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Blood pressure checkups are not just for the physician’s ofce. In fact, monitoring your blood pressure at home can help you manage it even better.
There are two types of blood pressure monitors for home use:
●● Aneroid monitors are like many you see at your physician’s ofce. They have a pump, cuf and stethoscope. They are manual, and you read a dial gauge for your blood pressure.
●● Digital monitors are automatic. They display your blood pressure on a screen.
Blood pressure monitors cost about $25 for a basic aneroid model to more than $100 for a digital one with extra functions. They are available at most drugstores and medical supply stores.
Only purchase a monitor with a screen or gauge you can read. If it has a cuf, make sure it can ft on your arm.
After you buy a monitor, read the directions. Ask your physician, nurse or pharmacist to teach you how to use it.
For the most accurate results, take readings at various times during the day or on several days at diferent times. Have your physician check your monitor regularly.
Monitoring Your Blood Pressure at Home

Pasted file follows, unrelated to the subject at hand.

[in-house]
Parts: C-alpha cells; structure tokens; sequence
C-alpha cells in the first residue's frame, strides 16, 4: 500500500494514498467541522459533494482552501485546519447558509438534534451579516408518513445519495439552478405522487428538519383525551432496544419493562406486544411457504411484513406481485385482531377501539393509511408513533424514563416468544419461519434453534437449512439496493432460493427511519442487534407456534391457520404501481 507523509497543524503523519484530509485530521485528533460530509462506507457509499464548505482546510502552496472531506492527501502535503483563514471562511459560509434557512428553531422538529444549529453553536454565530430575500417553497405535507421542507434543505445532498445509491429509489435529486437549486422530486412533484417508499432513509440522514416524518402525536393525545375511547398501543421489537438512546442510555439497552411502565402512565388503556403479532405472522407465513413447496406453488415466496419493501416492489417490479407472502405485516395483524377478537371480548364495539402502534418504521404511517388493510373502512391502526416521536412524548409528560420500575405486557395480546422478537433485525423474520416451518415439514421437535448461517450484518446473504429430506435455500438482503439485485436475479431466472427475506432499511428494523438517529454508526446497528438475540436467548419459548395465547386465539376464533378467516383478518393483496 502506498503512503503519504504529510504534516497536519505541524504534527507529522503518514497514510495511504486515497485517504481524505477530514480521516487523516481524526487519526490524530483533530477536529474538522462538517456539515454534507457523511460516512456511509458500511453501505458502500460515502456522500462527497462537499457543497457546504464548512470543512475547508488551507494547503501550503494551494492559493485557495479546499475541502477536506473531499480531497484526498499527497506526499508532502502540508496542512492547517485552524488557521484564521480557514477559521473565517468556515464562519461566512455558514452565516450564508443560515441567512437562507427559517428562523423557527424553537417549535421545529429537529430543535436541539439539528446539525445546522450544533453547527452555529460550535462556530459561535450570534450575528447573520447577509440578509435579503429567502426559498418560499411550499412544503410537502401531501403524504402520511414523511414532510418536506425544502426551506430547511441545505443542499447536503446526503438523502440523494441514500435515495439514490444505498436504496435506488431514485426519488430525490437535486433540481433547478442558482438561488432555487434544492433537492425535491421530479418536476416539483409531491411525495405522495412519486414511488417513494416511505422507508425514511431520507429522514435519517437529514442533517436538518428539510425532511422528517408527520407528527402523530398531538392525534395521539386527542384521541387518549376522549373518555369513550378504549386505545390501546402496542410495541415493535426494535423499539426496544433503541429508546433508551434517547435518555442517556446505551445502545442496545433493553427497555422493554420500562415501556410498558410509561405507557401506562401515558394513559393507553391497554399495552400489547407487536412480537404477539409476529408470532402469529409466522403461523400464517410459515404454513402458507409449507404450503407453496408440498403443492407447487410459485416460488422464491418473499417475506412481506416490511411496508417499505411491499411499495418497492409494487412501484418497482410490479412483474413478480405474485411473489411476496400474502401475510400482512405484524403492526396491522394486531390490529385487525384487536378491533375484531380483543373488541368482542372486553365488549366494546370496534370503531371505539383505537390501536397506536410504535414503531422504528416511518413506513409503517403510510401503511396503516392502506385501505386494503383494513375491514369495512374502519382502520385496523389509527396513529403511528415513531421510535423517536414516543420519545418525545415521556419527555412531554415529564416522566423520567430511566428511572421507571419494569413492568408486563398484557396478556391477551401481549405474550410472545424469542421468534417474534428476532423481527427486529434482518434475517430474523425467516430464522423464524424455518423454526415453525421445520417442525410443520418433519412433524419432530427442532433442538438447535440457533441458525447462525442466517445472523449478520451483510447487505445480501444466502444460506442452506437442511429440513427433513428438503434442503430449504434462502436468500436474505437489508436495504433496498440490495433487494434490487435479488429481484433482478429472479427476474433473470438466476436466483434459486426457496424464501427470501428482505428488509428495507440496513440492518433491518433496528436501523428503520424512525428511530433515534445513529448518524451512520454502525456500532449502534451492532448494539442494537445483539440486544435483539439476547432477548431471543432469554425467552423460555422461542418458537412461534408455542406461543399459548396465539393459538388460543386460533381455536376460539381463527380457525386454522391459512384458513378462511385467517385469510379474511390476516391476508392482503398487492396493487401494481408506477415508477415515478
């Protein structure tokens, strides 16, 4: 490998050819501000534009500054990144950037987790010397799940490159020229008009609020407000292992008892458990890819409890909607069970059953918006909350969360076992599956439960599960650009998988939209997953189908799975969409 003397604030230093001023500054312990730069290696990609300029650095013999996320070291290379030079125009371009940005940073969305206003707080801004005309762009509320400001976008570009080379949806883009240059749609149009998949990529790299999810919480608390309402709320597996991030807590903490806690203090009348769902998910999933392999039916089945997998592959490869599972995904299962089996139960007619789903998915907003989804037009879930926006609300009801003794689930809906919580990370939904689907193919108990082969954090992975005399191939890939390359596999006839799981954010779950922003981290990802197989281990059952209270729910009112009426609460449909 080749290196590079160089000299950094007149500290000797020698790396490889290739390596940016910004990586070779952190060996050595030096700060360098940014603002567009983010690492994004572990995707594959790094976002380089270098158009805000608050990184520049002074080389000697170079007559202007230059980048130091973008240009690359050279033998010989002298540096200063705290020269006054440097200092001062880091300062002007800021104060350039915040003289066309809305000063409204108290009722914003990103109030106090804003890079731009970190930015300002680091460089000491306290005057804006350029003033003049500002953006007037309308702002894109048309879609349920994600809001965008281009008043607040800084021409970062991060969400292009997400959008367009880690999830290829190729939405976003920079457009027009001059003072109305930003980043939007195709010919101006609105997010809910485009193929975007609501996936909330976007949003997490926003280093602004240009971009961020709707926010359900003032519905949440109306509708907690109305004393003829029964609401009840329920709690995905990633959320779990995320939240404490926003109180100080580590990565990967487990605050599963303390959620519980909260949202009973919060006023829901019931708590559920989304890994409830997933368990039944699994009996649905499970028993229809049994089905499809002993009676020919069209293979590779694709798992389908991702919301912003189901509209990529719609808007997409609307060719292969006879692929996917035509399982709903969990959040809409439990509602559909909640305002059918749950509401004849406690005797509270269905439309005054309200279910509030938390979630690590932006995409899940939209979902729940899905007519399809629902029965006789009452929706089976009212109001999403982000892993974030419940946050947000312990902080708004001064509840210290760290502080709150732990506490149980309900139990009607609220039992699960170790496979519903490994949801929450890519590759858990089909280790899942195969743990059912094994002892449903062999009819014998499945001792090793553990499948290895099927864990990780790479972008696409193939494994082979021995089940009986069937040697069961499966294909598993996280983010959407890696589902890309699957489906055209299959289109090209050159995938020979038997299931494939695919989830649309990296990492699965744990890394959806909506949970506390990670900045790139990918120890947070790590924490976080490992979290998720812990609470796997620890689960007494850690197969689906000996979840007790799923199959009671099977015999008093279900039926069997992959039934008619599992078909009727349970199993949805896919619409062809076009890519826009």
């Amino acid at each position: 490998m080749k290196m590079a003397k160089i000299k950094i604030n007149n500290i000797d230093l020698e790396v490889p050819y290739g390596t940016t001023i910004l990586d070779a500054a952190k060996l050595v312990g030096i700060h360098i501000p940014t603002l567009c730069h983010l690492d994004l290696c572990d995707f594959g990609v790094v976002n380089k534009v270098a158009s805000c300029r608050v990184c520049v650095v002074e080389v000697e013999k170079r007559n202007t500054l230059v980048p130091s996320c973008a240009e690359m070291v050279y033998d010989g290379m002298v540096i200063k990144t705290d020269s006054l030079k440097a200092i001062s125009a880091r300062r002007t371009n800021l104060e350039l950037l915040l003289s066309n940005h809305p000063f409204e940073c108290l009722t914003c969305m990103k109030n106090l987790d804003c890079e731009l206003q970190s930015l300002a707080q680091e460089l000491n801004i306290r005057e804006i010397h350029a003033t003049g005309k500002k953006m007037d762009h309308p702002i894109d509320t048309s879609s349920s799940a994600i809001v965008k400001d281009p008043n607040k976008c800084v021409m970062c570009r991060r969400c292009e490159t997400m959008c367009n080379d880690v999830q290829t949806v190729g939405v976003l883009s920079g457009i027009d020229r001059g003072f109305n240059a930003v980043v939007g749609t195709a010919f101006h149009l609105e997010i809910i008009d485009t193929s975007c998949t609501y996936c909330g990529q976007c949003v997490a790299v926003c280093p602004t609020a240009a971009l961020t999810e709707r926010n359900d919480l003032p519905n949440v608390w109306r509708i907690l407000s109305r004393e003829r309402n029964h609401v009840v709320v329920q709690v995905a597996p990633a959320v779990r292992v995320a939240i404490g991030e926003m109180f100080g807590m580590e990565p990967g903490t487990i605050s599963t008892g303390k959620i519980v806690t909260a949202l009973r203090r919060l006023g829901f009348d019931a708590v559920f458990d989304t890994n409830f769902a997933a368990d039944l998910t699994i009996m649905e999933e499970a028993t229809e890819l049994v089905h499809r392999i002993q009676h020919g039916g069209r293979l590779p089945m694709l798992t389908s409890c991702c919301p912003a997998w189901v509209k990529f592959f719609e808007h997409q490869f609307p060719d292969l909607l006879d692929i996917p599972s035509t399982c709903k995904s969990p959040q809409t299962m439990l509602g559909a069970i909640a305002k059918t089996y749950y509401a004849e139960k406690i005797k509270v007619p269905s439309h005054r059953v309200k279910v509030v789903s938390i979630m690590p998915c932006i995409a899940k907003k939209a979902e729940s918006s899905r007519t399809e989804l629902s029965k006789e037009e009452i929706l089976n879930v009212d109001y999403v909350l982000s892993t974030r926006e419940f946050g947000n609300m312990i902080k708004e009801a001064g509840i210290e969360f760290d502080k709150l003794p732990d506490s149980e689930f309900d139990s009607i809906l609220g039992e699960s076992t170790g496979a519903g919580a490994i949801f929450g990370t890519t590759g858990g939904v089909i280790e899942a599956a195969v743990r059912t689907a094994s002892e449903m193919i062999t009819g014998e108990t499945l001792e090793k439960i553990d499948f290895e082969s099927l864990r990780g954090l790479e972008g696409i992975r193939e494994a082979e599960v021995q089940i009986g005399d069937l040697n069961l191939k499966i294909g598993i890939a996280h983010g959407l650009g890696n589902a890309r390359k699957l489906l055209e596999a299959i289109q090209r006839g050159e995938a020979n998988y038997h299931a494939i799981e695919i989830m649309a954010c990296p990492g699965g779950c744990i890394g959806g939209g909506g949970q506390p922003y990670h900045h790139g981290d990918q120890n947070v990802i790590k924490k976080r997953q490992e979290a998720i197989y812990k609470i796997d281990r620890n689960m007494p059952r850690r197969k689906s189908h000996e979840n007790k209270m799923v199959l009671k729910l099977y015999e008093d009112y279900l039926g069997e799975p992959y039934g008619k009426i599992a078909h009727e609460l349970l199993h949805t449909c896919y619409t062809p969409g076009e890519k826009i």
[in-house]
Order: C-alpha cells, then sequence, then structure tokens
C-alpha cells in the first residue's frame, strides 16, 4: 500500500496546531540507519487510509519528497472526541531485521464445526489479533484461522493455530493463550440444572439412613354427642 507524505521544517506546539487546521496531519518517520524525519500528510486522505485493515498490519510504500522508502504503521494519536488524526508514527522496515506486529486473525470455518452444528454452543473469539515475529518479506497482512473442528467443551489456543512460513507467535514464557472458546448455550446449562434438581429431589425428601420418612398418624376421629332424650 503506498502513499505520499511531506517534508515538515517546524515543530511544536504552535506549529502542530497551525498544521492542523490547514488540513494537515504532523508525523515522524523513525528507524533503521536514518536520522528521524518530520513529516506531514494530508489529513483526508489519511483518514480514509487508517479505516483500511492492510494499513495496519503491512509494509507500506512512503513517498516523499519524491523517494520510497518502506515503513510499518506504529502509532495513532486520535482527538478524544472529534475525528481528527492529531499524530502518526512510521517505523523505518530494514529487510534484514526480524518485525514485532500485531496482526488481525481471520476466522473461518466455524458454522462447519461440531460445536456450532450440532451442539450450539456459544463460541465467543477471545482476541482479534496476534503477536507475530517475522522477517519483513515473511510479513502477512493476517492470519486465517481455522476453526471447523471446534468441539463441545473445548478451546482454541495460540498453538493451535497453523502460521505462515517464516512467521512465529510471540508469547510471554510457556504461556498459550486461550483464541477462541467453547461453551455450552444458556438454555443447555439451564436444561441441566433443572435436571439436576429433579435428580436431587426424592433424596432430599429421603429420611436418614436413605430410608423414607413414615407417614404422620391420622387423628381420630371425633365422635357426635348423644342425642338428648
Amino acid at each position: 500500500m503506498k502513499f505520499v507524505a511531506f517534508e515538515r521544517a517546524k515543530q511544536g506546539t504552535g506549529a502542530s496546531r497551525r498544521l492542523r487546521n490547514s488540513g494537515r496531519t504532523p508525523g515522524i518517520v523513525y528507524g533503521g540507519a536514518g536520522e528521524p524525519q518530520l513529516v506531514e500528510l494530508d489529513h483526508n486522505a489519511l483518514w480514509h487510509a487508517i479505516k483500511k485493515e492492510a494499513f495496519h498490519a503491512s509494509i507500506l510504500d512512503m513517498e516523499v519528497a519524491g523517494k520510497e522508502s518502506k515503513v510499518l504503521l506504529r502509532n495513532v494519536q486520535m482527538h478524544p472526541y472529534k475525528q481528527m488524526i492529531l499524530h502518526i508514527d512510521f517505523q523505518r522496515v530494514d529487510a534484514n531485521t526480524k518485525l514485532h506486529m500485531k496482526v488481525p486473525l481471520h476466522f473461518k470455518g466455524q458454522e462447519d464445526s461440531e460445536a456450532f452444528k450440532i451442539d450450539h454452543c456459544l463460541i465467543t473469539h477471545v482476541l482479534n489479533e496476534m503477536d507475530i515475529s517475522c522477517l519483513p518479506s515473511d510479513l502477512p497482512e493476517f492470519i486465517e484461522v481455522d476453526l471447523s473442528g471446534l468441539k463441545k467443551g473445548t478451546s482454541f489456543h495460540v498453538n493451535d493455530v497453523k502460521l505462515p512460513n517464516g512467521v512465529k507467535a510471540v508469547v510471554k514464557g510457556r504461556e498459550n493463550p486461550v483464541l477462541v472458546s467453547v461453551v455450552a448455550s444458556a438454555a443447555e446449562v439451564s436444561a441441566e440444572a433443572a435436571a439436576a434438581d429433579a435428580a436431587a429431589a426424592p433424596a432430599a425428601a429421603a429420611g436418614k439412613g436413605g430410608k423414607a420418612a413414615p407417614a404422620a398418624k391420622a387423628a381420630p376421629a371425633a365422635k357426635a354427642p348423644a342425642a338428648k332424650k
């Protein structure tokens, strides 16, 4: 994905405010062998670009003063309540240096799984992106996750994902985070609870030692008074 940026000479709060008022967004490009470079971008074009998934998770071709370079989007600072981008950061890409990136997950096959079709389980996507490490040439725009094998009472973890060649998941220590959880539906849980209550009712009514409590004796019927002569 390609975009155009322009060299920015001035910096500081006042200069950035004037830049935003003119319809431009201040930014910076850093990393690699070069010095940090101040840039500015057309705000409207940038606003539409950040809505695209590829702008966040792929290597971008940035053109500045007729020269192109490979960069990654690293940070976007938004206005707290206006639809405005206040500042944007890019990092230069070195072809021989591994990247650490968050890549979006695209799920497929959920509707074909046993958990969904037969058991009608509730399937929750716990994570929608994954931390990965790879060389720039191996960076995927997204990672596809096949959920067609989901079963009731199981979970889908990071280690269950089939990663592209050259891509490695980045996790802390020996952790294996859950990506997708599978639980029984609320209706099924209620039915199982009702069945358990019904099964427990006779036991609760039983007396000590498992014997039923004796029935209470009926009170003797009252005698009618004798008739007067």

People with diabetes have a high risk for heart disease. Compared to people without high blood sugar, they are two to four times more likely to develop heart disease. In fact, a study in the journal Circulation found that people with diabetes have the same high risk for heart attack or stroke as people who’ve already had a heart attack.
If you have high blood sugar, what you do now can help prevent or slow the risk for diabetes-related complications later in your life. To move toward better diabetes control, just remember your ABCs:
Ace Your A1c
If you have diabetes, a hemoglobin A1c test can tell you how well you’ve managed your blood sugar during the last three months. It’s smart to have an A1c test at least twice a year. For most adults with diabetes, the goal is an A1c of less than seven percent.
Bring Down Blood Pressure
Blood pressure that’s too high makes your heart work overtime and can lead to heart disease and stroke. Keep your blood pressure lower than 130/80 mm Hg.
Cut Your Cholesterol
Controlling artery-clogging cholesterol can keep diabetes from causing other problems. The most important cholesterol target is your low-density lipoprotein, or LDL. To keep your heart risks in check, your LDL, or “bad,” cholesterol should be lower than 100 mg/dl.
Get a FREE hypertension action plan. Log in at hap.org and link to HAP’s HealthTrack/Hypertension/Action Plan.